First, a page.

Distributed Verification of Minimum Spanning Trees
 Proc. 25th Annual Symposium on Principles of Distributed Computing
, 2006
"... The problem of verifying a Minimum Spanning Tree (MST) was introduced by Tarjan in a sequential setting. Given a graph and a tree that spans it, the algorithm is required to check whether this tree is an MST. This paper investigates the problem in the distributed setting, where the input is given in ..."
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Cited by 19 (17 self)
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The problem of verifying a Minimum Spanning Tree (MST) was introduced by Tarjan in a sequential setting. Given a graph and a tree that spans it, the algorithm is required to check whether this tree is an MST. This paper investigates the problem in the distributed setting, where the input is given in a distributed manner, i.e., every node “knows ” which of its own emanating edges belong to the tree. Informally, the distributed MST verification problem is the following. Label the vertices of the graph in such a way that for every node, given (its own label and) the labels of its neighbors only, the node can detect whether these edges are indeed its MST edges. In this paper we present such a verification scheme with a maximum label size of O(log n log W), where n is the number of nodes and W is the largest weight of an edge. We also give a matching lower bound of Ω(log n log W) (except when W ≤ log n). Both our bounds improve previously known bounds for the problem. Our techniques (both for the lower bound and for the upper bound) may indicate a strong relation between the fields of proof labeling schemes and implicit labeling schemes. For the related problem of tree sensitivity also presented by Tarjan, our method yields rather efficient schemes for both the distributed and the sequential settings.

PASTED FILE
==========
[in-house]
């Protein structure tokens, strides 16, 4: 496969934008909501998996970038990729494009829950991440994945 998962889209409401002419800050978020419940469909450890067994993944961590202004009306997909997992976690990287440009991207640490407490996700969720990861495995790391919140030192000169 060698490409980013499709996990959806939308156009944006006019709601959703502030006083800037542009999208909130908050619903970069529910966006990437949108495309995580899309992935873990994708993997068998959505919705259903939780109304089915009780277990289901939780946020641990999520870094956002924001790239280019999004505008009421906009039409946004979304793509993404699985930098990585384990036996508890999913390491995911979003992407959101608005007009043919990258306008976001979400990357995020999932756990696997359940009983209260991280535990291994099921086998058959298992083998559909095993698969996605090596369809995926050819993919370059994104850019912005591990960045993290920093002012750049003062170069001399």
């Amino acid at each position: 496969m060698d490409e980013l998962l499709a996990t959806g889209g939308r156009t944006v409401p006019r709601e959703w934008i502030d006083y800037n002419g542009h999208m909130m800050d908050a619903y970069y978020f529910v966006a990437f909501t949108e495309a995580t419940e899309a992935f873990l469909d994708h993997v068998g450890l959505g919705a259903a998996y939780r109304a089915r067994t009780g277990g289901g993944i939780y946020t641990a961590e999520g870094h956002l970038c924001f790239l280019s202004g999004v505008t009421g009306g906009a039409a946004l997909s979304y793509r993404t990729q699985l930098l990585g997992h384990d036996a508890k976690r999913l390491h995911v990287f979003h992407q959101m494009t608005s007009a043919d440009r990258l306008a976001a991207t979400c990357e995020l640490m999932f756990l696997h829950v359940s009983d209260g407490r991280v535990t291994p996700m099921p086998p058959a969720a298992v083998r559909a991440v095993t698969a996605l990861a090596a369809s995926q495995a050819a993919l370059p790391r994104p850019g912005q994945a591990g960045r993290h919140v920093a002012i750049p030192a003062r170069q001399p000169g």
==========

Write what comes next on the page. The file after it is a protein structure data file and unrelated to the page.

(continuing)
Resettable Vector Clocks
 PROCEEDINGS OF THE 19TH ACM SYMPOSIUM ON PRINCIPLES OF DISTRIBUTED COMPUTING (PODC
, 2000
"... Vector clocks (VC) are an inherent component of a rich class of distributed applications. In this paper, we consider the problem of realistic  more specically, boundedspace and faulttolerant  implementation of these client applications. To this end, we generalize the notion of VC to resettable ..."
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Cited by 17 (6 self)
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Vector clocks (VC) are an inherent component of a rich class of distributed applications. In this paper, we consider the problem of realistic  more specically, boundedspace and faulttolerant  implementation of these client applications. To this end, we generalize the notion of VC to resettable vector clocks (RVC), and provide a realistic implementation of RVC. Further, we identify an interface contract under which our RVC implementation can be substituted for VC in client applications, without aecting the client's correctness. Based on such substitution, we show how to transform the client so that it is itself realistically implemented; we demonstrate our method in the context of RicartAgrawala's mutual exclusion program.
Solving Problems in the Presence of Process Crashes and Lossy Links
, 1996